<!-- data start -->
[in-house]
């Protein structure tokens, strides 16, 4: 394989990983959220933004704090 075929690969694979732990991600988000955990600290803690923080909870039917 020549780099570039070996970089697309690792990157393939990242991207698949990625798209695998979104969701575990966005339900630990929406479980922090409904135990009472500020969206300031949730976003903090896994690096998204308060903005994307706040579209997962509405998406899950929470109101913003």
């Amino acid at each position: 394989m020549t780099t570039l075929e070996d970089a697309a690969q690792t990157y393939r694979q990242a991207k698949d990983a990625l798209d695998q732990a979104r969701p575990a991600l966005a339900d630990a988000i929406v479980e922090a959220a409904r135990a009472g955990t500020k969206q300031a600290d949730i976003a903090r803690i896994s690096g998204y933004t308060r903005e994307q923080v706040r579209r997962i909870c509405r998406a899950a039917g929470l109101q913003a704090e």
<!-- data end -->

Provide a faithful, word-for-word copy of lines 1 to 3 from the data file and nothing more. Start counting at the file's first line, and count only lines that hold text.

[in-house]
């Protein structure tokens, strides 16, 4: 394989990983959220933004704090 075929690969694979732990991600988000955990600290803690923080909870039917 020549780099570039070996970089697309690792990157393939990242991207698949990625798209695998979104969701575990966005339900630990929406479980922090409904135990009472500020969206300031949730976003903090896994690096998204308060903005994307706040579209997962509405998406899950929470109101913003």
């Amino acid at each position: 394989m020549t780099t570039l075929e070996d970089a697309a690969q690792t990157y393939r694979q990242a991207k698949d990983a990625l798209d695998q732990a979104r969701p575990a991600l966005a339900d630990a988000i929406v479980e922090a959220a409904r135990a009472g955990t500020k969206q300031a600290d949730i976003a903090r803690i896994s690096g998204y933004t308060r903005e994307q923080v706040r579209r997962i909870c509405r998406a899950a039917g929470l109101q913003a704090e």